The final theory is more radical than all the others. Some think that there are infinite Universes in the Multiverse which suggests the true existence of infinity in space. This single idea turns many away from this theory, but it gets even better. The infinite Universes are determined by possibilities of other Universes. Let me explain. For example, a random person named Bob, is purchasing an ice cream cone. He cannot choose between vanilla and chocolate ice cream. Finally, in our Universe, he decides vanilla. However, another Universe is created at this precise moment, and in that Universe, he buys chocolate. In yet another Universe, he may realize that he has no money in his wallet, or possibly he chooses chocolate, but there is none left. As you can see, many possible Universes can exist just because of Bob's simple decision. The idea of the theory is that somehow, a Universe is created for each and every decision or possible outcome in any situation in any Universe. If we accept this fact, we can clearly see that an infinite set of Universes can result from all the situations in the past 13 billion years. In fact, even Bob's simple decision can lead to an infinite set of Universes because anything could happen at that exact moment, however improbable (e.g. a meteor hitting the ice cream shop).

An interesting variation of this theory is the possibility that the alternate Universes are "already there". In the infinite set of Universes, there is another Universe that is exactly the same, save that one detail. Let me return to my Bob ice cream example. When Bob purchases the ice cream, our Universe comes "in contact" with our Universe (note that the closeness isn't in physical terms. It is actually close in a sense that the Universes are very closely related when the same situation occurred in both of them, with differing outcomes).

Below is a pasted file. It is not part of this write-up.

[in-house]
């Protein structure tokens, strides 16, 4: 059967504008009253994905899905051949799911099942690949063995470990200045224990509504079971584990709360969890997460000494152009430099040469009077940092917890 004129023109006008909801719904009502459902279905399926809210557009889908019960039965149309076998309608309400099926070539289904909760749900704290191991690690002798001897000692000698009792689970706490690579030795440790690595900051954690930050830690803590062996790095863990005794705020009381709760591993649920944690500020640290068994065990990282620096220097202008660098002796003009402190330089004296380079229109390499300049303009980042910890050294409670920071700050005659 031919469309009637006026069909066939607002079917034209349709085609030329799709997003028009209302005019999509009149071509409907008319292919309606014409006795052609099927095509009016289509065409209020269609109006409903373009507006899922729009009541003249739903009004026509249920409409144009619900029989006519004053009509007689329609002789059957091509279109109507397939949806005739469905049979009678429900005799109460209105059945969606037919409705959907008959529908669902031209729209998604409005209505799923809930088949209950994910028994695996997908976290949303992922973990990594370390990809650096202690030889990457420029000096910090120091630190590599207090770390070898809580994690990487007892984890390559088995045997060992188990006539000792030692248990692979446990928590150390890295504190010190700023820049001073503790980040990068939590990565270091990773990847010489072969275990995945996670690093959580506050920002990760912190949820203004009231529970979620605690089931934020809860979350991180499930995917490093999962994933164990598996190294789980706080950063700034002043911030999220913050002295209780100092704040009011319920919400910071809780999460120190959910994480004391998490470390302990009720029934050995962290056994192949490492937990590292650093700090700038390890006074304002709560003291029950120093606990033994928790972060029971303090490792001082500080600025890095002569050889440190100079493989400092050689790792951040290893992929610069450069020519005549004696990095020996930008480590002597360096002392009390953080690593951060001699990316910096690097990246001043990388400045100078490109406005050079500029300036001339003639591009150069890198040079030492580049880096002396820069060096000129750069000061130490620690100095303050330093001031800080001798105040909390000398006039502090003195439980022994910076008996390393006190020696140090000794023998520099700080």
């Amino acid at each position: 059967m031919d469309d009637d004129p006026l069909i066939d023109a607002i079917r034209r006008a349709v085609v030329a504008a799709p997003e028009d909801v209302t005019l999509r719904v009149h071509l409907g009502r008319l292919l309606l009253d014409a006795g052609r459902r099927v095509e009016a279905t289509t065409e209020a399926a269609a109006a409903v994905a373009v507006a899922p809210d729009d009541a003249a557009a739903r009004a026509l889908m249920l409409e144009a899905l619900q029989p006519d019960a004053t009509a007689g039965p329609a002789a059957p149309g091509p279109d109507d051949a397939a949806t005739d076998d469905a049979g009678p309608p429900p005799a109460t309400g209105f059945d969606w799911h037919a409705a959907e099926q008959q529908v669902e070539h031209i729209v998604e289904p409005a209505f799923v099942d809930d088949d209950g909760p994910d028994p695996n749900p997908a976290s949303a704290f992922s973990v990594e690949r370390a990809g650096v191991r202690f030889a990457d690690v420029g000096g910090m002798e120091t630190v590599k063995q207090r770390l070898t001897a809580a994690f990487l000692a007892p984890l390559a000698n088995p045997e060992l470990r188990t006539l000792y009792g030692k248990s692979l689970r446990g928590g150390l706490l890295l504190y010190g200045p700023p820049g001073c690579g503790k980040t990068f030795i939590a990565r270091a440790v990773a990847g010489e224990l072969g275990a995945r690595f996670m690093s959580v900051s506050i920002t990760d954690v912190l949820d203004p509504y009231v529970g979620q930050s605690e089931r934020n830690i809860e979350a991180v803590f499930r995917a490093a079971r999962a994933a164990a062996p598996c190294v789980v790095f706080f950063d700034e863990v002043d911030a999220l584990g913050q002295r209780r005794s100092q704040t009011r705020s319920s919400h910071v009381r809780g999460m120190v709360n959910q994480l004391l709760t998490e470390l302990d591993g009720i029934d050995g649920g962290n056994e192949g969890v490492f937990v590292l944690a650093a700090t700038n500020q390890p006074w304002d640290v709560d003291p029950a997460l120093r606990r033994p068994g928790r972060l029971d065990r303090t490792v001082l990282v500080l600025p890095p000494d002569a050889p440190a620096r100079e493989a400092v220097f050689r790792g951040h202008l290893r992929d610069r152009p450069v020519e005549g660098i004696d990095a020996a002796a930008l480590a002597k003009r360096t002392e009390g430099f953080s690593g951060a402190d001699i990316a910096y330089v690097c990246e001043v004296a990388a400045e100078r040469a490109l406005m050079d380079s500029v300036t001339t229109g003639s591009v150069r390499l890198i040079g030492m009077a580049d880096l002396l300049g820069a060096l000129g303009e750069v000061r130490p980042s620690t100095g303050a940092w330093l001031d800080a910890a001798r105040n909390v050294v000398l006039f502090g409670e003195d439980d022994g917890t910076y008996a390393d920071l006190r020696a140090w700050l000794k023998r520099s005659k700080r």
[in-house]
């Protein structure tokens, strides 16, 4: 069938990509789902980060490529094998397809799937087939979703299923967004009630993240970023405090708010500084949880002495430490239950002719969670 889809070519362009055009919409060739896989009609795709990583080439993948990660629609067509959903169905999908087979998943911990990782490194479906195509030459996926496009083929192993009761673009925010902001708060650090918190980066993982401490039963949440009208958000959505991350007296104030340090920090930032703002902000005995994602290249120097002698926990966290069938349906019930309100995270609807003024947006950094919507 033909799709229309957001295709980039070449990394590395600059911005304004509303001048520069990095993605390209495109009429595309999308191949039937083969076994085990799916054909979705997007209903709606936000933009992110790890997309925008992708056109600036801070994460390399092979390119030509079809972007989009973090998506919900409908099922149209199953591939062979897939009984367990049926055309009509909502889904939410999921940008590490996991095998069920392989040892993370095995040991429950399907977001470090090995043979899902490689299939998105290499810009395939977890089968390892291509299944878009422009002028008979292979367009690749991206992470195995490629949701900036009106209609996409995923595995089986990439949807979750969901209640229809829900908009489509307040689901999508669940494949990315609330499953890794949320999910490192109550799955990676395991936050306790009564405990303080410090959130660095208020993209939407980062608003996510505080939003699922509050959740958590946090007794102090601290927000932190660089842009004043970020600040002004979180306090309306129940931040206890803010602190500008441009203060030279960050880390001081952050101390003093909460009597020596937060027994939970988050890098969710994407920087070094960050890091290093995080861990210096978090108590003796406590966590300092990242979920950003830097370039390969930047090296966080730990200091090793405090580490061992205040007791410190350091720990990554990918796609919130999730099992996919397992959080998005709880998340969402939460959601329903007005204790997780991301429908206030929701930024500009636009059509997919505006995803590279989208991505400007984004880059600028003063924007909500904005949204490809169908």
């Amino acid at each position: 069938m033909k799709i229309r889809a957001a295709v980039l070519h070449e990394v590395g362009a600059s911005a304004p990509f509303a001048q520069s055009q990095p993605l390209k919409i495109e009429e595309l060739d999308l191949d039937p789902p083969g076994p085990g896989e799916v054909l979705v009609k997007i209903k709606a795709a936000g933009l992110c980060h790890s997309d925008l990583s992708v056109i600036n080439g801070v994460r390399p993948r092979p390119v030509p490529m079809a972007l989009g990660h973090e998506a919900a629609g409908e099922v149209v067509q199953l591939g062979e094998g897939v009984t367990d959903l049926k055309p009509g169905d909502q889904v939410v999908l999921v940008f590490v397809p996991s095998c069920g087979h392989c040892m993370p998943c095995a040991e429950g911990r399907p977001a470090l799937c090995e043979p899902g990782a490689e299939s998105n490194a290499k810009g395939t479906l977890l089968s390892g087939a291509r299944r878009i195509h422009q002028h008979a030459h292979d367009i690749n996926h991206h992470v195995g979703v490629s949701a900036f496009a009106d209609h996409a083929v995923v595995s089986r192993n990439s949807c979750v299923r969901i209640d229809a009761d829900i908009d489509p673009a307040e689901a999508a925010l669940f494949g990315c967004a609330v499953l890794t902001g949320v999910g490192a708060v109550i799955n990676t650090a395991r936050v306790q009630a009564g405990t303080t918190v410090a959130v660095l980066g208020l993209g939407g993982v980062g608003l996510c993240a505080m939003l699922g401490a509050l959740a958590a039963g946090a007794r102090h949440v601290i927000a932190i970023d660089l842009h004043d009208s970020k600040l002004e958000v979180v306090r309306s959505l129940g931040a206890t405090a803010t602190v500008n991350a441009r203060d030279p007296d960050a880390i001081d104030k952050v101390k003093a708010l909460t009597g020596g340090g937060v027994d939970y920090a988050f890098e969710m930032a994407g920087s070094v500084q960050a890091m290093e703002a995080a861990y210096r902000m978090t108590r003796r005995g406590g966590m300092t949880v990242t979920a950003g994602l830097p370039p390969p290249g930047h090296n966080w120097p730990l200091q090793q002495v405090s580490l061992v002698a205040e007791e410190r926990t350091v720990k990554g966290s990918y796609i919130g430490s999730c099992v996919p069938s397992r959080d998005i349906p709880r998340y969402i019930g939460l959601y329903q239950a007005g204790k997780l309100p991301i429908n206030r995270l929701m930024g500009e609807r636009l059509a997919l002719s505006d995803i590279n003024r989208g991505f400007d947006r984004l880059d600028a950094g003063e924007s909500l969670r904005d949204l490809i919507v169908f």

Personally, I think that the reality is a combination of the theories mentioned above. My theory is there was one Universe in the beginning and that the Universes branch every time two possible outcomes come about. However, there is a catch, which I stumbled upon, but picked myself up shortly afterward. Bob gets vanilla one day, and chocolate on another branch of the Universes. However, in both Universes, he gets vanilla again the next day. Do the branches combine for this situation? However, the fact that he chose differently yesterday will change the situation of the next day very slightly, and therefore they will still be distinct. As for whether black holes "bud off" and become new Universes, I think that they do. I think this holds with my theory. Let us step back for a moment. According to my theory, all Universes branch at the time that a situation comes about, such as Bob's. Each of these outcomes has its own "path" on the tree of time. When a Universe buds off from a parent, both Universes are still on the same path, because they are connected physically rather than by an ancestry further back toward the "root" of the "tree".

Not much absolute information is known on this topic and for more info, see here and here.

## Monday, March 9, 2009

Subscribe to:
Post Comments (Atom)

## No comments:

Post a Comment